'Astonish Me' Raised My Eyebrows, But Not for the Reasons You Might Think

I can only agree with the title. I am astonished.

Astonish Me

Publisher: Knopf Doubleday
Author: Maggie Shipstead
Publication date: 2014-04

In 1977, director Hebert Ross captivated American moviegoers with The Turning Point. An inside look into the world of professional ballet, the film starred Anne Bancroft, Shirley Maclaine, Tom Skerritt, and a gorgeous young Russian named Mikhail Baryshnikov.

Based on Ross’s wife, ballerina Nora Kaye, and her friend and fellow dancer Isabel Mirrow Brown, The Turning Point incited a brief bout of American balletomania. Actresses Anne Bancroft and Shirley Maclaine were already superstars; Baryshnikov soon joined them. Co-stars Leslie and Ethan Brown, Mirrow’s children, enjoyed long dance careers.

The '70s was a wonderful time to be a ballet fan. The world had yet to splinter into niche interests: the classical arts had broader appeal. As a child bending her spindly legs into the five positions, I hungrily scavenged any information I could get about dance. By subscribing to Dancemagazine and reading dance books, I learned about George Balanchine and his New York City Ballet. Given A Very Young Dancer for my tenth birthday, I scrutinized Jill Krementz’s photographs for glimpses of the Balanchine ballerinas: Patricia McBride, Colleen Neary, Karin Von Aroldingen. Later I read books by and about Merrill Ashley, Suzanne Farrell, and Gelsey Kirkland.

Although author Maggie Shipstead is barely 30 years old, she is clearly a devotee of the same balletic era. In fact, her second novel, Astonish Me, borrows so heavily from it that I am astonished by the lack of fallout.

Shipstead’s novel follows dancers Joan Joyce and Elaine Costas, corps members in an unnamed, famous New York City dance company run by artistic director "Mr. K.": Mstislav Ilyich Kocheryozkin. The year is 1977.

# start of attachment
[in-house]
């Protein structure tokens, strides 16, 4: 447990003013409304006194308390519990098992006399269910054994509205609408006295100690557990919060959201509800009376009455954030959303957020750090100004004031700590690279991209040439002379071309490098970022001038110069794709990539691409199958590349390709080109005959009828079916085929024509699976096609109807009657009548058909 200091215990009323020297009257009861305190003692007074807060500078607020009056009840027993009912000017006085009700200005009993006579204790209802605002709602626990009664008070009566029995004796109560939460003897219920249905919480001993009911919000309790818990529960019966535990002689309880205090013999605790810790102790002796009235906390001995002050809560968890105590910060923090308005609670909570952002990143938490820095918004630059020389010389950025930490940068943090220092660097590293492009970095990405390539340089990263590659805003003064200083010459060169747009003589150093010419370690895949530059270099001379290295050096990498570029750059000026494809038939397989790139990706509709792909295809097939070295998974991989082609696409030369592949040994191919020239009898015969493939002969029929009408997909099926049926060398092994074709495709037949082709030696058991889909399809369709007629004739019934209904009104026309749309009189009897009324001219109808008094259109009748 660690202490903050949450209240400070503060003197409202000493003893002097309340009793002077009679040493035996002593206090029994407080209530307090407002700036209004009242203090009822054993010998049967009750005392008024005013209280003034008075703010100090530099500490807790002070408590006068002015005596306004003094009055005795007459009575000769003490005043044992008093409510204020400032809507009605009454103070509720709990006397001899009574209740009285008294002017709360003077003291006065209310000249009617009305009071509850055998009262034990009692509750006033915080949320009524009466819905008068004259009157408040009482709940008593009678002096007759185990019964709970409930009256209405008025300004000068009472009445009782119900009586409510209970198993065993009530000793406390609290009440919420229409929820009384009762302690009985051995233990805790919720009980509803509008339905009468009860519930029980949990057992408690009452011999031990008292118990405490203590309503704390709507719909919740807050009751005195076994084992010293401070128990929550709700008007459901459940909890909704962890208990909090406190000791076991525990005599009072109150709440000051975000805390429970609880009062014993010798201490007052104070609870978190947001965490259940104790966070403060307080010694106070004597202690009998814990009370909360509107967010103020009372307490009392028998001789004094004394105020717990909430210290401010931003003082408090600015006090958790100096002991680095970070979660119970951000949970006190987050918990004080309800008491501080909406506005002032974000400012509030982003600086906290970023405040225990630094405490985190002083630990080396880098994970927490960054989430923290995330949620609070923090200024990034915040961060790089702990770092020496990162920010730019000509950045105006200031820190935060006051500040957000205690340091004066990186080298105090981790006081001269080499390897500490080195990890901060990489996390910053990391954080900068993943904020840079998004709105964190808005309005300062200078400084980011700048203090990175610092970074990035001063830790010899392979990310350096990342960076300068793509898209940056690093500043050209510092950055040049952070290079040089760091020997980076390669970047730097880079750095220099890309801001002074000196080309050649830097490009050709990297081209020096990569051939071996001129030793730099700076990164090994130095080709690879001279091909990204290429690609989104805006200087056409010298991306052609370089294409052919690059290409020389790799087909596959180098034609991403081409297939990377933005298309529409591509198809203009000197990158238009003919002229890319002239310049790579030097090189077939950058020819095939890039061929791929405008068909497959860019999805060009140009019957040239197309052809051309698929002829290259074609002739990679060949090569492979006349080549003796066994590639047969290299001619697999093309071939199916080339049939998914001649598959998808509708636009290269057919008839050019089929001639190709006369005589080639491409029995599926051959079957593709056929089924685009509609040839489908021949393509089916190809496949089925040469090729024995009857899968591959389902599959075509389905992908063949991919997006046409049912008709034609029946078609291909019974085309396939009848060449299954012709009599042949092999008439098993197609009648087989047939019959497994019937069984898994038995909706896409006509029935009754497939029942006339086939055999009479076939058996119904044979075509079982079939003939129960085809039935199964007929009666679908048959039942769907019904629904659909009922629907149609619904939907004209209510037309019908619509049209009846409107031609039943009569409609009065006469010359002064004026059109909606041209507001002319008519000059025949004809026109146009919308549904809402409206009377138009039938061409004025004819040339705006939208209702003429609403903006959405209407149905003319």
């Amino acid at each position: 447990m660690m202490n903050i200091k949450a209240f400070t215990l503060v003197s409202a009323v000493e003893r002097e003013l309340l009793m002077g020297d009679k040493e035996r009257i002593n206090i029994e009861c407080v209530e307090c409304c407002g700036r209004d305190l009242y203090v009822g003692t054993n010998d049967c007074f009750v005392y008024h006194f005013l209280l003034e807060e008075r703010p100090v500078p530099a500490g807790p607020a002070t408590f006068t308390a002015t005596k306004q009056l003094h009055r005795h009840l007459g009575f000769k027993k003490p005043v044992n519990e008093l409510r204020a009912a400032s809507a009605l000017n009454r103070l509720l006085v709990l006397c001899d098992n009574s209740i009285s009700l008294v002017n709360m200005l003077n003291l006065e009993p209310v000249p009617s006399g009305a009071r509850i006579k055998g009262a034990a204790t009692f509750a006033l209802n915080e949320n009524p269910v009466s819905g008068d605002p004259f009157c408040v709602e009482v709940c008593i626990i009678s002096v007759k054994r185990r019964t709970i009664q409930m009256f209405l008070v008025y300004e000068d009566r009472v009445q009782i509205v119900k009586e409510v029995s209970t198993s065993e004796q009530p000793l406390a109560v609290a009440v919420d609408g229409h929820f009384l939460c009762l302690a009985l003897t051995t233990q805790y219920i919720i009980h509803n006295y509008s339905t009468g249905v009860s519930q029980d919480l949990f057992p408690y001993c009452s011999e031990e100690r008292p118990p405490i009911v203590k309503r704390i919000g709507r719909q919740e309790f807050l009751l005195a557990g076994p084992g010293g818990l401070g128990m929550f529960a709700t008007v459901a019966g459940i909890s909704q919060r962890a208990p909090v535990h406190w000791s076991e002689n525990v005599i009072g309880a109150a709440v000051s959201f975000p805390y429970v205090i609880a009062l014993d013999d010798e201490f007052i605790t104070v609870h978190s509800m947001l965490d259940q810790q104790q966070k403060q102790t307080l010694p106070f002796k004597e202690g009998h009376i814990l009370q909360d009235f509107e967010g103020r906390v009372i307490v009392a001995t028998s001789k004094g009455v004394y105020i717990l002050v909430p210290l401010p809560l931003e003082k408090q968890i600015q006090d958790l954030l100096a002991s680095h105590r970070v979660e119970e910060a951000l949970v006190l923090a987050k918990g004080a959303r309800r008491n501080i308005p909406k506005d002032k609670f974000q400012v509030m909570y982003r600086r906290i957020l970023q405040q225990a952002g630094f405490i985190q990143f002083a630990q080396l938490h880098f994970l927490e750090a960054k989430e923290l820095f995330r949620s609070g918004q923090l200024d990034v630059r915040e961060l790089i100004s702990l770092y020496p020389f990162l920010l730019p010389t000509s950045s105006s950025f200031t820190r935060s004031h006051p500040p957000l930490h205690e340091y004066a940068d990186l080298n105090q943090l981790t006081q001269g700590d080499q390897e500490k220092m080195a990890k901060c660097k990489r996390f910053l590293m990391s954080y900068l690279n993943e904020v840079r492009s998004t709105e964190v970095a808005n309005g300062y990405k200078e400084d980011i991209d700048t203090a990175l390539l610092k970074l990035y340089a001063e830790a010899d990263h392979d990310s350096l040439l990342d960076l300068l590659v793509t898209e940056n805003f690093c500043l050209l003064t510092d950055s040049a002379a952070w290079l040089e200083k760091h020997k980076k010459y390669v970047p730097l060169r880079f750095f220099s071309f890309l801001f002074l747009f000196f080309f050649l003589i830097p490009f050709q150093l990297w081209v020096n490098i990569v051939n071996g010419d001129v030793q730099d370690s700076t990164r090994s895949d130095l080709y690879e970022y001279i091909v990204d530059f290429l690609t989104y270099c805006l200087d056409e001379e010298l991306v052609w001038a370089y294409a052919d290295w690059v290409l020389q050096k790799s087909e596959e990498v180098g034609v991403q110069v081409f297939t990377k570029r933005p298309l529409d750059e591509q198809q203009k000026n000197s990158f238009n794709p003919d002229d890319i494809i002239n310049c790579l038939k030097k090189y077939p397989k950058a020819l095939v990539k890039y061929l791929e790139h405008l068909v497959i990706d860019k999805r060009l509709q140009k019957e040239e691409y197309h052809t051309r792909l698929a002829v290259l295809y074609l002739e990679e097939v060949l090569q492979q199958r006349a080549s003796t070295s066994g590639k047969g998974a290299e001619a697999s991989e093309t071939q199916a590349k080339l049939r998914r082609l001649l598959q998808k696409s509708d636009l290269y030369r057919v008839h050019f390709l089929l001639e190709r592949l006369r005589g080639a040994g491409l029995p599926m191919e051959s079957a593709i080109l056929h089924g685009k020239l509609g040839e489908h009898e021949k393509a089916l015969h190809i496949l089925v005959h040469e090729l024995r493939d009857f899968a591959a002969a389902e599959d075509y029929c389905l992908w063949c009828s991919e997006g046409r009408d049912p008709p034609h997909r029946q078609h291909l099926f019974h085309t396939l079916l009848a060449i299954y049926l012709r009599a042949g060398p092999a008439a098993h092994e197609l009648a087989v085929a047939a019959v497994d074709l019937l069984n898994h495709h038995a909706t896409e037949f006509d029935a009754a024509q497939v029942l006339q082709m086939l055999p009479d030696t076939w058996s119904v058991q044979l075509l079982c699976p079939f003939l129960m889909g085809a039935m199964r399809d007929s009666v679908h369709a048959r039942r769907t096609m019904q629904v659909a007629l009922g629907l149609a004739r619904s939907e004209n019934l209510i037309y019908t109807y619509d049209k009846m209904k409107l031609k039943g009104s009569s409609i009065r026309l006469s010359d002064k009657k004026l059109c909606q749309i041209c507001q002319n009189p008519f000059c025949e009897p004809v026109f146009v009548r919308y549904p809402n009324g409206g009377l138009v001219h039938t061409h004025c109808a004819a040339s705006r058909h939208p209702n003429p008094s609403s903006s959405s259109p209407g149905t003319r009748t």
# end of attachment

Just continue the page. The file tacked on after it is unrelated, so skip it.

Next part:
Lacking both talent and drive, Joan realizes she will never advance beyond the corps. She accepts her career-ending pregnancy with surprising equanimity.

Bancroft to Joan’s Maclaine, Elaine Costa is a talented, driven mashup of multiple dancers, including Farrell, Kirkland, and Merrill Ashley. Astonish Me’s most interesting character, Elaine, devotes her life to dance and Mr. K. Their relationship mimics Balanchine and Farrell’s intense artist/muse bond.

Like Kirkland, Elaine is fond of cocaine, though she’s too disciplined to become addicted. Also like Kirkland, Elaine has mastered the role of Don Quixote’s Kitri, including its infamously difficult "bravura sissone leap".

Mr. K. is homosexual. Otherwise, his history is identical to Mr. B’s. Both fled Russia for the States, bringing with them a balletic style emphasizing speed and technical prowess. Each becomes known for choreographing plotless ballets that exploit a ballerina’s specific gifts before growing restless and moving on to new flesh.

Balanchine famously irritated Kirkland by telling her: "Don’t think, dear, just do." Mr. K., speaking to Elaine, instructs: "Just dance. It’s only about the steps."

As for the wild speculation surrounding Farrell and Balanchine -- did they or didn’t they? -- see Elaine, lunching with Joan: "And after we’re dead, people will still be wondering if we had sex. "

Arslan Rusakov is clearly modeled on Baryshnikov. With Joan as his lovingly naïve assistant, he defects from the USSR to Toronto. Baryshnikov also defected to Toronto, aided by American girlfriend Christina Berlin, here the socialite Felicia. Once stateside, the hugely gifted Rusakov dumps Joan, taking up with ballerina Ludmilla Yedemskaya. Ludmilla, a fellow defector is "custard blond", with a penchant for headscarves and unitards. See Baryshnikov’s former lover, fellow defector and dance superstar Natalia Markarova.

Shipstead’s Stanford education, numerous awards, prior publications and bestseller status all attest to her skill. So does a plot wound finely as a Swiss timepiece. Why then, did this talented writer borrow so generously from a famous film and actual dancers’ lives without noting her sources? Following that, why has nobody else found this questionable?

Acknowledgments in Michael Cunningham’s The Hours, Kate Moses’s Wintering, Therese Anne Fowler’s Z, and Priya Parmar’s Vanessa and Her Sister cite the people, places, and written sources informing their fictionalized accounts of actual persons. Had Shipstead done his, I’d feel far differently about Astonish Me. I have no wish to attack Shipstead, and understand the line between "reality" and invention a wriggly thing. But so much of Astonish Me takes from actual events and drops them, unadulterated, into the plot.

This leaves me unable to join the happy chorus surrounding Astonish Me. Instead, I can only agree with the title. I am astonished.